Perhaps no other injury to a river is as profound as the construction of a dam.
I’ve lived the majority of my life in various places along a southern stretch of the Kennebec River valley between the city of Gardiner and Maine’s capital city, Augusta. Over the course of my lifetime this stretch of river has gone through some dramatic changes. I am fortunate to not have witnessed the condition of this river prior to its transformation. My parents tell of times during their childhoods in the 50’s and 60’s when on hot days in the summer the stench of sewage from the river was so strong it could peel the paint off of the houses that lined the banks. It was said if you threw a large rock out into the river on days such as this it would float on the surface for a brief moment before finally slipping into the sludgy river waters. No canoes or kayaks floated on this river, no fish were found in its waters. The years of commercial industry had ravaged this once pristine thoroughfare of the native Abenakis. The Kennebec River was for all intents and purposes a dead and useless stretch of stench that served as nothing more than a local embarrassment. The year after my birth congress passed the Clean Water Act (1972). I wouldn’t bear witness to the kind of pollution endured along the river during my parent’s youth. Instead I’ve witnessed a rebirth. The last log drive down the Kennebec River happened in the spring of 1976. The following year the improving waters were celebrated by hundreds of people forming large flotillas of non-motorized boats and rafts in the river making their way from Augusta to Gardiner in what became known as the first annual Great Kennebec Whatever Race. Thousands more celebrated this race from the shore. The river was considered clean again. Fish were migrating up its waters in increasing numbers. People were recreating on it again. Fast forward a couple of decades to the late 1990’s. Despite the Clean Water Act of 72’ there were still many obstacles present that prevented a complete return to the river’s natural state, most chiefly was the Edwards Dam, which spanned the headwaters of the Kennebec in Augusta.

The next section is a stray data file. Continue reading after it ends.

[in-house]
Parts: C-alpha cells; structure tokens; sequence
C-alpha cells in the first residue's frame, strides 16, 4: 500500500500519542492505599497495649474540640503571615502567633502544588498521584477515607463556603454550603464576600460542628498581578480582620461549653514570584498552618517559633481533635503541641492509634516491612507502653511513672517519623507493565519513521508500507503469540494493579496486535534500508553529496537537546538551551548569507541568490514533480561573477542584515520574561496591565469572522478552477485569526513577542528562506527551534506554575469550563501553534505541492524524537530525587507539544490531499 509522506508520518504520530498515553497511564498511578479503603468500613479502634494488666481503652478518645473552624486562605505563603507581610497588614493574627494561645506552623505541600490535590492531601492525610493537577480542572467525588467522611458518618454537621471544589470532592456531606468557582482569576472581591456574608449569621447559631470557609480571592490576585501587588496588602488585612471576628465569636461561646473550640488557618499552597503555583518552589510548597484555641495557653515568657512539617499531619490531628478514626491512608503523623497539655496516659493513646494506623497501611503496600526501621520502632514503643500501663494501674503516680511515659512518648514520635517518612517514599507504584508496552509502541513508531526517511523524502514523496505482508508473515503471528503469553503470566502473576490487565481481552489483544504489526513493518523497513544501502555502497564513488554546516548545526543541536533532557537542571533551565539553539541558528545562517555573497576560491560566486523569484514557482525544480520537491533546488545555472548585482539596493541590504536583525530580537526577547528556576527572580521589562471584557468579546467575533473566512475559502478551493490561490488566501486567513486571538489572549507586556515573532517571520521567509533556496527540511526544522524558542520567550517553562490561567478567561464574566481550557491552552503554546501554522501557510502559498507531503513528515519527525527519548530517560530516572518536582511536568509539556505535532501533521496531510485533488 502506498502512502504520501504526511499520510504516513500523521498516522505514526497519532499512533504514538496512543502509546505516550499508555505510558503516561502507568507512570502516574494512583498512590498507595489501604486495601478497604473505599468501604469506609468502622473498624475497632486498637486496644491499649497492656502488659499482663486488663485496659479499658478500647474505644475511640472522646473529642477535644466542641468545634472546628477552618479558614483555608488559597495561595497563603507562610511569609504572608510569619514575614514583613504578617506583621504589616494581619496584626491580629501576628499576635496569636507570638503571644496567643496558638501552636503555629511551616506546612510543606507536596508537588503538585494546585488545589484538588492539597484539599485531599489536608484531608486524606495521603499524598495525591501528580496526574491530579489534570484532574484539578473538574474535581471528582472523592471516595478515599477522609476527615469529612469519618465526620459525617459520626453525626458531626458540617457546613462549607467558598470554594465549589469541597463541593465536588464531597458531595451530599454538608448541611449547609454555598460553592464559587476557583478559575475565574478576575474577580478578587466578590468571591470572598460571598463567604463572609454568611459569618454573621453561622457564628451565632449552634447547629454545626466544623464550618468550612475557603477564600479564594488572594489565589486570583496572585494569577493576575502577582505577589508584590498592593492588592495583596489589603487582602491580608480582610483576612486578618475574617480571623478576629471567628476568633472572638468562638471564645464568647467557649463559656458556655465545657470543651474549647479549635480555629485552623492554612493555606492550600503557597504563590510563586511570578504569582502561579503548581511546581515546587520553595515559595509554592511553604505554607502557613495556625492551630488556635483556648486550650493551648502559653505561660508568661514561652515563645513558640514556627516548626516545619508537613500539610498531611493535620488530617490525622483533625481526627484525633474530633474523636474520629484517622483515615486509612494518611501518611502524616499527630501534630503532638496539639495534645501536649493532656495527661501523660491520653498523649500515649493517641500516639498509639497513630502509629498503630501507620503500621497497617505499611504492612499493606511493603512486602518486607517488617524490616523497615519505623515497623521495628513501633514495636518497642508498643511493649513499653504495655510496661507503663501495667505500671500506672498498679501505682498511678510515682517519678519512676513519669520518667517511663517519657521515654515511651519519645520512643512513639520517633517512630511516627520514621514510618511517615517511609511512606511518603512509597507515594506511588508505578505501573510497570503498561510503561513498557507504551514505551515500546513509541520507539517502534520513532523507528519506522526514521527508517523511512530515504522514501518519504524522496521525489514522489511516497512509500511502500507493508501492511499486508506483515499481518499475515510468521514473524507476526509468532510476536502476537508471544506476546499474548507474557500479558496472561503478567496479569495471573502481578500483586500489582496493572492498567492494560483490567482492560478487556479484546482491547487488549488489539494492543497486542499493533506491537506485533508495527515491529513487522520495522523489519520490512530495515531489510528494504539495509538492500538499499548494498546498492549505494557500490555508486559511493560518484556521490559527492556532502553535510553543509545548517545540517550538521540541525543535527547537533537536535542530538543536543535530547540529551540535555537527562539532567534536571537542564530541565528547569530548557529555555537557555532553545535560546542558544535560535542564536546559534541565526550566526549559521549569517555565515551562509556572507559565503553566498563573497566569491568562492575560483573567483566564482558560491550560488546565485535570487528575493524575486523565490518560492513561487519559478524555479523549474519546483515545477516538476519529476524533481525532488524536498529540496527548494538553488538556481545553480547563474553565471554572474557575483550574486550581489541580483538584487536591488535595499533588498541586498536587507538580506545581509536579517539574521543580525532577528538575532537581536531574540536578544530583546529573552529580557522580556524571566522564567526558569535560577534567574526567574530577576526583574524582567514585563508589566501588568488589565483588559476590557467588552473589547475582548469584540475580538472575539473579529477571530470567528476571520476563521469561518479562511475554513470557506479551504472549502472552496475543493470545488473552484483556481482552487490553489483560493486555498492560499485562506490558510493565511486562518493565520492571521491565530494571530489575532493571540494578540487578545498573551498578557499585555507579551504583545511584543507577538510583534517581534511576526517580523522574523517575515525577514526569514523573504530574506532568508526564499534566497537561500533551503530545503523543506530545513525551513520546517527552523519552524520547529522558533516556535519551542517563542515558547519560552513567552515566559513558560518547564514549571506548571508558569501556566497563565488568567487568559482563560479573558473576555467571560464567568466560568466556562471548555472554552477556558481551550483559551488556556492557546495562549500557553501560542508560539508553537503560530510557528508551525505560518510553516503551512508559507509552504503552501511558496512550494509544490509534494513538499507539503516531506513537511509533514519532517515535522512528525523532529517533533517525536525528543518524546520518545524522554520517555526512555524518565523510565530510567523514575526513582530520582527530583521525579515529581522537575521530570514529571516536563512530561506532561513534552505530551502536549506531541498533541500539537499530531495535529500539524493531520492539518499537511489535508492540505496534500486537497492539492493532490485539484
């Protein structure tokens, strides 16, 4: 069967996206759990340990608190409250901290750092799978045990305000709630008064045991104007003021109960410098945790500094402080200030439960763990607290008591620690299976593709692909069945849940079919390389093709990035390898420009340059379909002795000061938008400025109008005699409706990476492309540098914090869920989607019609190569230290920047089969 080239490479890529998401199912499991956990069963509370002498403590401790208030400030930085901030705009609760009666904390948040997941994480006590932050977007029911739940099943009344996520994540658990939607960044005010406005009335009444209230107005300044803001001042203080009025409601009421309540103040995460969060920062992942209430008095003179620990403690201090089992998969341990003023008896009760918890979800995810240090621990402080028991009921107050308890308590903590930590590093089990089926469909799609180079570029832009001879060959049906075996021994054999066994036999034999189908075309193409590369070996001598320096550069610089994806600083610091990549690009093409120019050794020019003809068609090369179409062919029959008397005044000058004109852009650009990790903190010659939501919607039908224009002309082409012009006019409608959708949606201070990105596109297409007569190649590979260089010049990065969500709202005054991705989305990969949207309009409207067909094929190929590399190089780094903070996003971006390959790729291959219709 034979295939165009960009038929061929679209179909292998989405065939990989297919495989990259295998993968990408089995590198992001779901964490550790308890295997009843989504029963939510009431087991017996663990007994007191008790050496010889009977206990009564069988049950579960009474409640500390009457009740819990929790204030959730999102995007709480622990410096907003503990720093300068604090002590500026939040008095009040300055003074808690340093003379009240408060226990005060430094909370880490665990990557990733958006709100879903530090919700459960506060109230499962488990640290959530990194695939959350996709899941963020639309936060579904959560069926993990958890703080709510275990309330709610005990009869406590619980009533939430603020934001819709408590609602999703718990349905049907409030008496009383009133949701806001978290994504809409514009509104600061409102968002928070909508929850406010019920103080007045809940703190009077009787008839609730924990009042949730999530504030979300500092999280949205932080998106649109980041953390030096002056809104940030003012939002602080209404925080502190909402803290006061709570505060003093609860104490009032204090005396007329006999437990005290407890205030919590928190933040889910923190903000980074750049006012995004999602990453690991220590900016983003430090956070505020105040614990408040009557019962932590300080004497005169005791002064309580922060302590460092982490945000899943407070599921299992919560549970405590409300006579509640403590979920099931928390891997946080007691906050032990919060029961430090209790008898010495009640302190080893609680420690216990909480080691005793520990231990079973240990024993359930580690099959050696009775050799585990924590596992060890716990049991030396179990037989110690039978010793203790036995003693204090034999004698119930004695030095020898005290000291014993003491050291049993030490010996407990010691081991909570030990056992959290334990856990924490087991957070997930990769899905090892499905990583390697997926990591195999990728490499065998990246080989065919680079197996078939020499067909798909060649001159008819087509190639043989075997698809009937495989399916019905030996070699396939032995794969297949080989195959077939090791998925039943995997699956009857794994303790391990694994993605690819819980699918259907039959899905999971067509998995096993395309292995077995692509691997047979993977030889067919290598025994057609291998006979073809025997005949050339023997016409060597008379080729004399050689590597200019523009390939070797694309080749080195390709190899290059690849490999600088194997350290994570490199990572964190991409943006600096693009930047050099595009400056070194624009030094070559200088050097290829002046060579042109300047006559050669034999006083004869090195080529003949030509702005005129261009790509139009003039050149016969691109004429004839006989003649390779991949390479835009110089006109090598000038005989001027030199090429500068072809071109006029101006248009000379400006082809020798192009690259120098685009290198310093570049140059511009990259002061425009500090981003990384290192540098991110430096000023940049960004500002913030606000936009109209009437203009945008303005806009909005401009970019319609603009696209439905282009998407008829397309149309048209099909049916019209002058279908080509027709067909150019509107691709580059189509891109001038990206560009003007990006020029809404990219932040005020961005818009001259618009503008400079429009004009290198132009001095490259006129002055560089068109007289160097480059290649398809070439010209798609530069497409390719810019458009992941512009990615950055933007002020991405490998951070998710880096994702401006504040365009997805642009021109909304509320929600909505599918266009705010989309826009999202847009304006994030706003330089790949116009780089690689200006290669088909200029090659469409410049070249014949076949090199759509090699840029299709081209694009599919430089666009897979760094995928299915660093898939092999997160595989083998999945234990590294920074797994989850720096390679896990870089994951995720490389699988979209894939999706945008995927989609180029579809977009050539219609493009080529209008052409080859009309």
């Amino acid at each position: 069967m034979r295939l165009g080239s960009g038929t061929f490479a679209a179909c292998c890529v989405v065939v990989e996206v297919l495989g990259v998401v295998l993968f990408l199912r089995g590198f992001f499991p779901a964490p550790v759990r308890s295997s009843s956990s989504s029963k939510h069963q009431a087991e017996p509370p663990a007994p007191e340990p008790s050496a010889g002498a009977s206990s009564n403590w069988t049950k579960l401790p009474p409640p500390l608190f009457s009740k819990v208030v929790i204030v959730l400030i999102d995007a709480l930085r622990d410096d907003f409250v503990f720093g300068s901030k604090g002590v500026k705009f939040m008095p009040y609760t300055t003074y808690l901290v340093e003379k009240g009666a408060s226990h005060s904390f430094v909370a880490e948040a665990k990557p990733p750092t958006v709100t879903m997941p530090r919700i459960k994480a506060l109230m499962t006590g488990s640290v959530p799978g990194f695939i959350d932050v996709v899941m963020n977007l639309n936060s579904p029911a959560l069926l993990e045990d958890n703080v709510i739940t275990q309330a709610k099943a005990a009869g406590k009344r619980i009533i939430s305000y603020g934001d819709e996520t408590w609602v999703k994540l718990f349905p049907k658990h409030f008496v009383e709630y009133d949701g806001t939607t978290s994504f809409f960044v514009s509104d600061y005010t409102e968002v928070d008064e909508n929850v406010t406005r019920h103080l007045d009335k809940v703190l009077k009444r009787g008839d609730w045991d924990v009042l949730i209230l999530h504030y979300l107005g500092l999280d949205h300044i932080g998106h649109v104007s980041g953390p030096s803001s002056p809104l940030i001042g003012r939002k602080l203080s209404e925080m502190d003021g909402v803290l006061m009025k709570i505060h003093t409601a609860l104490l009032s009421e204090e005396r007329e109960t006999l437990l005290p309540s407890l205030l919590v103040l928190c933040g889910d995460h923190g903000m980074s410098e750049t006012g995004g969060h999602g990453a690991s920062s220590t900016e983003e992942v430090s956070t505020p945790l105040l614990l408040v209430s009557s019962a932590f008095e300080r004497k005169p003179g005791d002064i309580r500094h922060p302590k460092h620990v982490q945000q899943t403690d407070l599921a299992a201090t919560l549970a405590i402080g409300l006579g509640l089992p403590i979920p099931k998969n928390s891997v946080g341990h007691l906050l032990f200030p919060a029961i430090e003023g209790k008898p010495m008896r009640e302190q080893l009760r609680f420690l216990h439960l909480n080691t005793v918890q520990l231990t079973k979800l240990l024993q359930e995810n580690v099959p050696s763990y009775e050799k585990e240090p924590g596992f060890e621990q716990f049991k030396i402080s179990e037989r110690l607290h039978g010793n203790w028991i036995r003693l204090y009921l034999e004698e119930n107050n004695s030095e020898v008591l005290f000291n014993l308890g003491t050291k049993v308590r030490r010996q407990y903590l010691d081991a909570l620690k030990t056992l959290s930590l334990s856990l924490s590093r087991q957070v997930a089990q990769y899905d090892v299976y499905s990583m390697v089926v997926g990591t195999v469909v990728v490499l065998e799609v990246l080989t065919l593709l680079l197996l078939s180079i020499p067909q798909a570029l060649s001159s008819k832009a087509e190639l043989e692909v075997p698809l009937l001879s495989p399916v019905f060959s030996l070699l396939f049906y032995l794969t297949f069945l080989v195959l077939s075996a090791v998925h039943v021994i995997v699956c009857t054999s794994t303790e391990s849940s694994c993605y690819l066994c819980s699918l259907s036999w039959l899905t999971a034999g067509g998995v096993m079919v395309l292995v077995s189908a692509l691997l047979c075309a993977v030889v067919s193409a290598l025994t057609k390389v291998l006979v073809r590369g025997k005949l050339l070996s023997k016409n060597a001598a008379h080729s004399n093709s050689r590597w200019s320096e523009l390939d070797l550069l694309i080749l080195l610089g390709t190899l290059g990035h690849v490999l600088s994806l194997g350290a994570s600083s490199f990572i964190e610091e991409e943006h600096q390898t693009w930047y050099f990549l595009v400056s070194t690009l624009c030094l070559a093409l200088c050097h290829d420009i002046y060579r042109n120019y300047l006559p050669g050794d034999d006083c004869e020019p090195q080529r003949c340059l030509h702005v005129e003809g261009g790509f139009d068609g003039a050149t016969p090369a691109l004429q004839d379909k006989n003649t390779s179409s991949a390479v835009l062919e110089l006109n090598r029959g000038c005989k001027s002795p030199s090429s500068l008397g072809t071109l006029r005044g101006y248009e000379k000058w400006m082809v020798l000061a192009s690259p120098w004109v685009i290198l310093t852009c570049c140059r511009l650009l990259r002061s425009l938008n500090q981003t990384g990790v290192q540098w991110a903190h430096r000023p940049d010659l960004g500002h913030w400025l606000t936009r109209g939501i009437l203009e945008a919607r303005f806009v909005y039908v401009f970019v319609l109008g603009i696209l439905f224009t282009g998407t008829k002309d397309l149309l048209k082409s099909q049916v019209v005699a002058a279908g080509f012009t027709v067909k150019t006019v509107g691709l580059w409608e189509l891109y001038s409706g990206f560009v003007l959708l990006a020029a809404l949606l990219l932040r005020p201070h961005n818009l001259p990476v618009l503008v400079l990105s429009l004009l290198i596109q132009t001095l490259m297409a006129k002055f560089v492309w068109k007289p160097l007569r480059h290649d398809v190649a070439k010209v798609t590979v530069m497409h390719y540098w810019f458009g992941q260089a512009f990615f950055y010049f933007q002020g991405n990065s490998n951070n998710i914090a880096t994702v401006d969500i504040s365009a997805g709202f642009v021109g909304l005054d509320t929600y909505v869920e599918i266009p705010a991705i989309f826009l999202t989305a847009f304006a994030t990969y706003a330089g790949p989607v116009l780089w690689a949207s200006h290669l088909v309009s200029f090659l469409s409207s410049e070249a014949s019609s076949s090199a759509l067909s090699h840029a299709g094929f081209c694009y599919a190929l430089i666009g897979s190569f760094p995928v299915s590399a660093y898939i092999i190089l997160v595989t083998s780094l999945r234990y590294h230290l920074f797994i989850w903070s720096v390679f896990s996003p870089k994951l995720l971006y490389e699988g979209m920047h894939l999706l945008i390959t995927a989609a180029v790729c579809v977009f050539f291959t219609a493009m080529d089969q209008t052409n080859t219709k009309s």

Built in 1837 to help aid navigation and to power the mills along the river the Edwards dam created a reservoir of dead water for 17 miles up river and blocked the passage of migratory fish for 162 years until it was decommissioned and ordered removed by the Federal Energy Regulatory Commission in 1999. This was an historical removal as it marked the first of its kind in this country and became a model for other dam removals across the U.S. Where 1972 marked the great changes to the river that my parents generation would celebrate 1999 marked the first significant changes that I witnessed and celebrate.
My parents live about five miles upstream from the former Edwards Dam site near the town line of Vassalboro. From their modest little home on a dead end street it is just a short walk past some old sand pits, down a wooded embankment, over some old railroad tracks and down another steep embankment to the edge of the Kennebec. Just after the dam removal in 99’ I took a walk down here to investigate. The riverbank was found to be a barren and ugly mudflat. The river here no longer dead water was flowing freely now with riffles in some spots and deeper channels of fast water and pools in other spots. The riverbank was already springing up with vegetation. A year later it was as if there had never been a dam downstream. And this whole section of River was returned to it natural wild state. That year I caught my first whopping striped bass on this section of river (a section that hadn’t seen a fish of this type in its waters for nearly 150 years.) There was now not only striped bass found teeming these waters but also the shad they feed on, alewives, Atlantic salmon, and sturgeon of both the short nose and Atlantic variety. (You should see those suckers jump!) I canoed down this 17 miles of reclaimed river in 2000 from Winslow to Augusta and witnessed countless bald eagles, heron, cormorants, and osprey. Amazing. In just one year’s time the river had gone through a miraculous healing process. I witnessed it. It continues and I continue to celebrate it.